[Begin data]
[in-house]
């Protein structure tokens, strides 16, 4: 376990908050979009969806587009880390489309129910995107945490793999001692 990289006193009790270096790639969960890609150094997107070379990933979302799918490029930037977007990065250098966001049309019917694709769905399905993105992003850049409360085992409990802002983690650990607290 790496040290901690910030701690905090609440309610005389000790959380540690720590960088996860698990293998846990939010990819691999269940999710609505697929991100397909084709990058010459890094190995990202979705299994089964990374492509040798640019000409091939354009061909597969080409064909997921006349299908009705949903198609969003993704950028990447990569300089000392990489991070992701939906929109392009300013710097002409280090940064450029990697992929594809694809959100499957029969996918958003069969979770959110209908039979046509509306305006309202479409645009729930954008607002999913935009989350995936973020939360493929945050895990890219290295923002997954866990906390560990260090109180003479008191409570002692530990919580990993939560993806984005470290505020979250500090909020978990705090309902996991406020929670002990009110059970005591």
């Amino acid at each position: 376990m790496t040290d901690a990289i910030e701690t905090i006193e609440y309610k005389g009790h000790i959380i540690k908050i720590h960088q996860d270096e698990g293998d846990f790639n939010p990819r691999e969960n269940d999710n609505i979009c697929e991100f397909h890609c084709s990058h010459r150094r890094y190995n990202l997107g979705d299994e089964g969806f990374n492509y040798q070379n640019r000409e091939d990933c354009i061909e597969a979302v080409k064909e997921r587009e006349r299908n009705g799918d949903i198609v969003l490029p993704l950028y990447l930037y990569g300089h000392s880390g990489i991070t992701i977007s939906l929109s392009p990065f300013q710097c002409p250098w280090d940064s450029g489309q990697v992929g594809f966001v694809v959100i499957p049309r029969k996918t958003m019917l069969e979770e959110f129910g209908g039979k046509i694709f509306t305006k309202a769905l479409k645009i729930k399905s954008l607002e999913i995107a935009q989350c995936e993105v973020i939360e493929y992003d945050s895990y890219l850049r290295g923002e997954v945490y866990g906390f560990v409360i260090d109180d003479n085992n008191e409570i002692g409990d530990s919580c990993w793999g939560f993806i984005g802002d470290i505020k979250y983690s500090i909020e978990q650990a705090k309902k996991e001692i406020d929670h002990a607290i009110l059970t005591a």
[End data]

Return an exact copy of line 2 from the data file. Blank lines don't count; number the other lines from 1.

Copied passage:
């Protein structure tokens, strides 16, 4: 376990908050979009969806587009880390489309129910995107945490793999001692 990289006193009790270096790639969960890609150094997107070379990933979302799918490029930037977007990065250098966001049309019917694709769905399905993105992003850049409360085992409990802002983690650990607290 790496040290901690910030701690905090609440309610005389000790959380540690720590960088996860698990293998846990939010990819691999269940999710609505697929991100397909084709990058010459890094190995990202979705299994089964990374492509040798640019000409091939354009061909597969080409064909997921006349299908009705949903198609969003993704950028990447990569300089000392990489991070992701939906929109392009300013710097002409280090940064450029990697992929594809694809959100499957029969996918958003069969979770959110209908039979046509509306305006309202479409645009729930954008607002999913935009989350995936973020939360493929945050895990890219290295923002997954866990906390560990260090109180003479008191409570002692530990919580990993939560993806984005470290505020979250500090909020978990705090309902996991406020929670002990009110059970005591």